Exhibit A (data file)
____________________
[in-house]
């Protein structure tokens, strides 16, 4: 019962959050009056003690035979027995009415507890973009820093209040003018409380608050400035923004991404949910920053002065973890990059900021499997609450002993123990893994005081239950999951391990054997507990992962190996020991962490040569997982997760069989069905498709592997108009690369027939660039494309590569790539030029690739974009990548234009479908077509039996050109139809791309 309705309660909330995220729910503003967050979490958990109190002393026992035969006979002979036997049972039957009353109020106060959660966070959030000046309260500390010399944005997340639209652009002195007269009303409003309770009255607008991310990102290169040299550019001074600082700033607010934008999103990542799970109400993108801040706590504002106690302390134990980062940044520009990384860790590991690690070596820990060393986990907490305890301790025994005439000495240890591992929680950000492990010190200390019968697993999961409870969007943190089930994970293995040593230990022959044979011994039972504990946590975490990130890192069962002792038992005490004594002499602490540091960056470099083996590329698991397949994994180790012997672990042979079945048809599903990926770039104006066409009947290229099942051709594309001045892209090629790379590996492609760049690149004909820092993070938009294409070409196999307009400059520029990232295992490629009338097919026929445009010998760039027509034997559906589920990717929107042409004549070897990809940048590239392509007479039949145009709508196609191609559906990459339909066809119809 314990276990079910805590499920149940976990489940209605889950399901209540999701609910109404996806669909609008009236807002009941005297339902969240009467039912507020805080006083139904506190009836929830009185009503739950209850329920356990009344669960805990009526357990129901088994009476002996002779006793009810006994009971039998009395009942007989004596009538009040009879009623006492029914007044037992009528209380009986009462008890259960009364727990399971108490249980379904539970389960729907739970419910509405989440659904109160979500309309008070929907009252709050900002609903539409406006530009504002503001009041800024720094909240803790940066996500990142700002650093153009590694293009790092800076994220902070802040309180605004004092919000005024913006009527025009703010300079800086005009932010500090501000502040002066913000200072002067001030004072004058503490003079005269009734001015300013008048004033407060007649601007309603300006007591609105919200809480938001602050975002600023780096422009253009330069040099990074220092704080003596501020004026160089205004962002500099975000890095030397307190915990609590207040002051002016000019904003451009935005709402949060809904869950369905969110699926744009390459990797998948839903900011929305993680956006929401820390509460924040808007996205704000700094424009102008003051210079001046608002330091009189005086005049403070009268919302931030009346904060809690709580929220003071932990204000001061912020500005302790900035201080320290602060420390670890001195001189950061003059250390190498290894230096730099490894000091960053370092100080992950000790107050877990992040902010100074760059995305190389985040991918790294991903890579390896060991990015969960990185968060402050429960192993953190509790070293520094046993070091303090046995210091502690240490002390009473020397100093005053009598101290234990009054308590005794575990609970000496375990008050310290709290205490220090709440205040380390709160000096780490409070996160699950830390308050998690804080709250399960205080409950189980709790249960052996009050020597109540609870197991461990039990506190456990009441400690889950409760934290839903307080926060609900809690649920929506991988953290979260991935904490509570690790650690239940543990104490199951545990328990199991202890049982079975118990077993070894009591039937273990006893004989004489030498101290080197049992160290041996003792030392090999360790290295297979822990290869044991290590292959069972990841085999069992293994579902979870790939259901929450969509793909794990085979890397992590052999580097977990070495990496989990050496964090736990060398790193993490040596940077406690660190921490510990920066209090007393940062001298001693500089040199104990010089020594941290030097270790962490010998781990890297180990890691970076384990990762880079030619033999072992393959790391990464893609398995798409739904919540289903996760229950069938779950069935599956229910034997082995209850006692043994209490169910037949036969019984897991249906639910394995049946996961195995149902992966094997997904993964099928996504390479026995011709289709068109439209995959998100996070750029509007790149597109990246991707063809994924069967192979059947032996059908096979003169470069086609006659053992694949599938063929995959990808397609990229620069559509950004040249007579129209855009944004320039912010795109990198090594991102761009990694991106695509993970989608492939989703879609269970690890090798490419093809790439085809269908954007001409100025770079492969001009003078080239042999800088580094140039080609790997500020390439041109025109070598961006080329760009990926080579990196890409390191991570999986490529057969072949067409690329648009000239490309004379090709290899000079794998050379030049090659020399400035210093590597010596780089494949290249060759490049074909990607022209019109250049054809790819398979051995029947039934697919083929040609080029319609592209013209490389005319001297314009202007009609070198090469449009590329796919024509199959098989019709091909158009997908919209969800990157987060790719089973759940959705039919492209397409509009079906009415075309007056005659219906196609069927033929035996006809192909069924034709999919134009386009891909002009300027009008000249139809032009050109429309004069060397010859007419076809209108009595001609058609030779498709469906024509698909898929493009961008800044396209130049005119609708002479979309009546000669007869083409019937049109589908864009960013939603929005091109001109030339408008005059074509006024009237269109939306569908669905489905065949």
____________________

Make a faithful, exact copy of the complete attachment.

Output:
[in-house]
């Protein structure tokens, strides 16, 4: 019962959050009056003690035979027995009415507890973009820093209040003018409380608050400035923004991404949910920053002065973890990059900021499997609450002993123990893994005081239950999951391990054997507990992962190996020991962490040569997982997760069989069905498709592997108009690369027939660039494309590569790539030029690739974009990548234009479908077509039996050109139809791309 309705309660909330995220729910503003967050979490958990109190002393026992035969006979002979036997049972039957009353109020106060959660966070959030000046309260500390010399944005997340639209652009002195007269009303409003309770009255607008991310990102290169040299550019001074600082700033607010934008999103990542799970109400993108801040706590504002106690302390134990980062940044520009990384860790590991690690070596820990060393986990907490305890301790025994005439000495240890591992929680950000492990010190200390019968697993999961409870969007943190089930994970293995040593230990022959044979011994039972504990946590975490990130890192069962002792038992005490004594002499602490540091960056470099083996590329698991397949994994180790012997672990042979079945048809599903990926770039104006066409009947290229099942051709594309001045892209090629790379590996492609760049690149004909820092993070938009294409070409196999307009400059520029990232295992490629009338097919026929445009010998760039027509034997559906589920990717929107042409004549070897990809940048590239392509007479039949145009709508196609191609559906990459339909066809119809 314990276990079910805590499920149940976990489940209605889950399901209540999701609910109404996806669909609008009236807002009941005297339902969240009467039912507020805080006083139904506190009836929830009185009503739950209850329920356990009344669960805990009526357990129901088994009476002996002779006793009810006994009971039998009395009942007989004596009538009040009879009623006492029914007044037992009528209380009986009462008890259960009364727990399971108490249980379904539970389960729907739970419910509405989440659904109160979500309309008070929907009252709050900002609903539409406006530009504002503001009041800024720094909240803790940066996500990142700002650093153009590694293009790092800076994220902070802040309180605004004092919000005024913006009527025009703010300079800086005009932010500090501000502040002066913000200072002067001030004072004058503490003079005269009734001015300013008048004033407060007649601007309603300006007591609105919200809480938001602050975002600023780096422009253009330069040099990074220092704080003596501020004026160089205004962002500099975000890095030397307190915990609590207040002051002016000019904003451009935005709402949060809904869950369905969110699926744009390459990797998948839903900011929305993680956006929401820390509460924040808007996205704000700094424009102008003051210079001046608002330091009189005086005049403070009268919302931030009346904060809690709580929220003071932990204000001061912020500005302790900035201080320290602060420390670890001195001189950061003059250390190498290894230096730099490894000091960053370092100080992950000790107050877990992040902010100074760059995305190389985040991918790294991903890579390896060991990015969960990185968060402050429960192993953190509790070293520094046993070091303090046995210091502690240490002390009473020397100093005053009598101290234990009054308590005794575990609970000496375990008050310290709290205490220090709440205040380390709160000096780490409070996160699950830390308050998690804080709250399960205080409950189980709790249960052996009050020597109540609870197991461990039990506190456990009441400690889950409760934290839903307080926060609900809690649920929506991988953290979260991935904490509570690790650690239940543990104490199951545990328990199991202890049982079975118990077993070894009591039937273990006893004989004489030498101290080197049992160290041996003792030392090999360790290295297979822990290869044991290590292959069972990841085999069992293994579902979870790939259901929450969509793909794990085979890397992590052999580097977990070495990496989990050496964090736990060398790193993490040596940077406690660190921490510990920066209090007393940062001298001693500089040199104990010089020594941290030097270790962490010998781990890297180990890691970076384990990762880079030619033999072992393959790391990464893609398995798409739904919540289903996760229950069938779950069935599956229910034997082995209850006692043994209490169910037949036969019984897991249906639910394995049946996961195995149902992966094997997904993964099928996504390479026995011709289709068109439209995959998100996070750029509007790149597109990246991707063809994924069967192979059947032996059908096979003169470069086609006659053992694949599938063929995959990808397609990229620069559509950004040249007579129209855009944004320039912010795109990198090594991102761009990694991106695509993970989608492939989703879609269970690890090798490419093809790439085809269908954007001409100025770079492969001009003078080239042999800088580094140039080609790997500020390439041109025109070598961006080329760009990926080579990196890409390191991570999986490529057969072949067409690329648009000239490309004379090709290899000079794998050379030049090659020399400035210093590597010596780089494949290249060759490049074909990607022209019109250049054809790819398979051995029947039934697919083929040609080029319609592209013209490389005319001297314009202007009609070198090469449009590329796919024509199959098989019709091909158009997908919209969800990157987060790719089973759940959705039919492209397409509009079906009415075309007056005659219906196609069927033929035996006809192909069924034709999919134009386009891909002009300027009008000249139809032009050109429309004069060397010859007419076809209108009595001609058609030779498709469906024509698909898929493009961008800044396209130049005119609708002479979309009546000669007869083409019937049109589908864009960013939603929005091109001109030339408008005059074509006024009237269109939306569908669905489905065949």